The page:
The non-parametric 3rd highest/lowest cutoff is still bothersome for the reasons outlined. On John Cook’s excellent blog (http://www.johndcook.com/blog/2010/03/30/statistical-rule-of-three/) he posted an interesting article on the probability of missing an abnormality after a certain sample size (e.g. 15% after 20 samples). I would like to know if I have found 2 in a sample of 20, the probability of missing the needed 3rd abnormality to conclude the test overall is abnormal. I posted the question but I have no had a reply yet.
I try to discourage the residents from thinking in terms of ruling in or out in favour of shifting probability, just to keep the idea of test results adjusting subjective probability foremost in their minds.

5. Johan Bjerner says:

Again, thanks for an interesting discussion, and thanks for the suggestions of an “improper” linear model.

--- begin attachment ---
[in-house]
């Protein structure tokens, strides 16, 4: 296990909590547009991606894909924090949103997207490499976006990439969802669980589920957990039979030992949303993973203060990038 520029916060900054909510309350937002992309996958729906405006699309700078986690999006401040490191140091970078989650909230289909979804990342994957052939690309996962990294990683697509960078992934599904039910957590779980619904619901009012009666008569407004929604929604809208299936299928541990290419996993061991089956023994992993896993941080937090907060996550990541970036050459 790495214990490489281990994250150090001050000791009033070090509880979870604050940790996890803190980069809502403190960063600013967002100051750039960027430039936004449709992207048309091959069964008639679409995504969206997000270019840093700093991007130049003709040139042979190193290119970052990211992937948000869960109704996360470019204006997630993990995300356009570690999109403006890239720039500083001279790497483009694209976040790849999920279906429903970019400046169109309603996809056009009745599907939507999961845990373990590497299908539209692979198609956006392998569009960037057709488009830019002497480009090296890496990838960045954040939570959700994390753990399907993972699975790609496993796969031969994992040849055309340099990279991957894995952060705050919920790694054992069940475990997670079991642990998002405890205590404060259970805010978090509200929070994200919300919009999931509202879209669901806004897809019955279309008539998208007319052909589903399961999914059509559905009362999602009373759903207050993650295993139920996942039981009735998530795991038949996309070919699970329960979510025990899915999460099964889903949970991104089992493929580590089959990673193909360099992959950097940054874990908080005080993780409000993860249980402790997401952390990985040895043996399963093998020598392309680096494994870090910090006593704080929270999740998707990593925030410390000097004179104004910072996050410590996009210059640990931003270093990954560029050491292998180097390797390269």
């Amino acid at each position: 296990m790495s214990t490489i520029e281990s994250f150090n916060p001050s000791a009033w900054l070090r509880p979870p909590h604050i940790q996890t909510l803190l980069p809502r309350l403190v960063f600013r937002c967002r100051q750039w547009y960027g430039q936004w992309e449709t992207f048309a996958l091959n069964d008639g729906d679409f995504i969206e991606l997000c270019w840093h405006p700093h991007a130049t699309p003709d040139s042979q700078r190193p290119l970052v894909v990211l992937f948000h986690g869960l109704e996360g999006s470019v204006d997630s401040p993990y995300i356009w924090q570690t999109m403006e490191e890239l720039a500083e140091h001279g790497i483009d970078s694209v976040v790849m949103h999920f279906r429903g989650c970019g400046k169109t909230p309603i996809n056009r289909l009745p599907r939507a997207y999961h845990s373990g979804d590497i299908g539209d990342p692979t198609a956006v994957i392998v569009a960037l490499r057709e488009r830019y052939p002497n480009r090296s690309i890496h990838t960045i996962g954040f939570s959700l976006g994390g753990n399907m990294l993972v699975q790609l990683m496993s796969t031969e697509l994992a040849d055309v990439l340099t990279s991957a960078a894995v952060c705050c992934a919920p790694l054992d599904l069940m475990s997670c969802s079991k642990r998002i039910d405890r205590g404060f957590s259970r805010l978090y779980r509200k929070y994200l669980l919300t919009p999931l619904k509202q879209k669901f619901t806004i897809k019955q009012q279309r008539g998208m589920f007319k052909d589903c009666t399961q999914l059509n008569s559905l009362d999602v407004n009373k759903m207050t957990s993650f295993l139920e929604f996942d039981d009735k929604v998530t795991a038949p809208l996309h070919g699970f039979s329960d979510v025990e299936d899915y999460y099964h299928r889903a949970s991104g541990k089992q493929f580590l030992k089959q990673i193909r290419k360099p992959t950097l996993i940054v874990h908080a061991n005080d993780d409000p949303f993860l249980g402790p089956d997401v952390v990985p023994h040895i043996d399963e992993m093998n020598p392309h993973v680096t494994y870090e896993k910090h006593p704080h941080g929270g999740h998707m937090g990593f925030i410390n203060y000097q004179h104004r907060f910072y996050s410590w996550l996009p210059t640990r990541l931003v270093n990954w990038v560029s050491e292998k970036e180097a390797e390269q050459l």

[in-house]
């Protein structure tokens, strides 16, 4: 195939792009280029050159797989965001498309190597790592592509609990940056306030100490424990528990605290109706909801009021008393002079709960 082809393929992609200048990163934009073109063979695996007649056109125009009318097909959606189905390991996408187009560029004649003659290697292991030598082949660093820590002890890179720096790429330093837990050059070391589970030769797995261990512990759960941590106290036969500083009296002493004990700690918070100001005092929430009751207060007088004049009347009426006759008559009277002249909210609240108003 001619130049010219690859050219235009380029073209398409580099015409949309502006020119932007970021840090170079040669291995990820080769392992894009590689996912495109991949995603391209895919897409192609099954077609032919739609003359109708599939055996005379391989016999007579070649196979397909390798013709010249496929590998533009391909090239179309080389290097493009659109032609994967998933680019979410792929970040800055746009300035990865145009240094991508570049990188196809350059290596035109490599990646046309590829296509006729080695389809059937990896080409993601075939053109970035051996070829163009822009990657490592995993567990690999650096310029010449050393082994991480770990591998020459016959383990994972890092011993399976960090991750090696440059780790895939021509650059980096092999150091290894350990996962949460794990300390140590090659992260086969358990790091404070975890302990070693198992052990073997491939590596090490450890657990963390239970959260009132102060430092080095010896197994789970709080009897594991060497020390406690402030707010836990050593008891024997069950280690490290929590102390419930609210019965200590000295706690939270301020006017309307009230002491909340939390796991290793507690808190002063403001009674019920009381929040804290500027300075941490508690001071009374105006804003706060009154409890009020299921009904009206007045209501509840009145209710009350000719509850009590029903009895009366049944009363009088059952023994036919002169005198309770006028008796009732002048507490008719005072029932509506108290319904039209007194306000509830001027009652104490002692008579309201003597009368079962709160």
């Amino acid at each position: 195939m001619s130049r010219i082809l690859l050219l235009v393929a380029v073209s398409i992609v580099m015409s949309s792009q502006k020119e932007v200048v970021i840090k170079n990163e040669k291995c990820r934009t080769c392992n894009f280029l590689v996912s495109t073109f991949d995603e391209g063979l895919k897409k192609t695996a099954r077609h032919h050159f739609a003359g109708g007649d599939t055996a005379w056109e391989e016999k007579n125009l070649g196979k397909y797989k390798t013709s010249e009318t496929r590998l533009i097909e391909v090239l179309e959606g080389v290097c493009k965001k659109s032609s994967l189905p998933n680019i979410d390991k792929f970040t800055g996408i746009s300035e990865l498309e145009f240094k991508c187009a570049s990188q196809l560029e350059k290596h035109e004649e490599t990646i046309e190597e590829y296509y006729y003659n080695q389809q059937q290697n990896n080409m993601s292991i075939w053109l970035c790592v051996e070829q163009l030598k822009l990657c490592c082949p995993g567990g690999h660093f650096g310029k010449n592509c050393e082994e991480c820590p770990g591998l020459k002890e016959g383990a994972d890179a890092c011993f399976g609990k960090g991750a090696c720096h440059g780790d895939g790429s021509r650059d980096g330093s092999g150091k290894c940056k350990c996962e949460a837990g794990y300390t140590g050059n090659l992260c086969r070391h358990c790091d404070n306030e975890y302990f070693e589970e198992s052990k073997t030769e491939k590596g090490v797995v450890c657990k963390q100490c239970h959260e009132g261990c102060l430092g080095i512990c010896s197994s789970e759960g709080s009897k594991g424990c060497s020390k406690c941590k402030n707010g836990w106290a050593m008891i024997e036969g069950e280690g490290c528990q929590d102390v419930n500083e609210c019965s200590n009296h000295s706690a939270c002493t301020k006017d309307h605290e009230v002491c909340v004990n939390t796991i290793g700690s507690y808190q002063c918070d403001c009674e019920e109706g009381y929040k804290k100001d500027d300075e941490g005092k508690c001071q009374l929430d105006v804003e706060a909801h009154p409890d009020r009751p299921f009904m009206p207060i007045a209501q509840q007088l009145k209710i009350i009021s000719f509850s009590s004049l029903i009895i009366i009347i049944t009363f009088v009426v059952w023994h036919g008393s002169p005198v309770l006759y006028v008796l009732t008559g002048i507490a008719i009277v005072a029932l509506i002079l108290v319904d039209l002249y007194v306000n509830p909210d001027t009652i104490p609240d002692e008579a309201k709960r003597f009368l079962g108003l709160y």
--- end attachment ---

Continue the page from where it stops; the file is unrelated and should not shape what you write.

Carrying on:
We´ll have to begin reporting z-scores from the laboratory. So now to the practical questions:

Thyroid stimulating hormone (TSH) is log-normally distributed. How should we report it: The actual measurement + the quantile transformed to a z-score? Of course we can report it as a log-normal transformation, but if we want to compare results from different laboratories, these results will differ in a linear (and not a log-normal) pattern.

human Chorionic Gonadotropin will have non-measurable concentrations in perhaps 60% of men. How should we report it?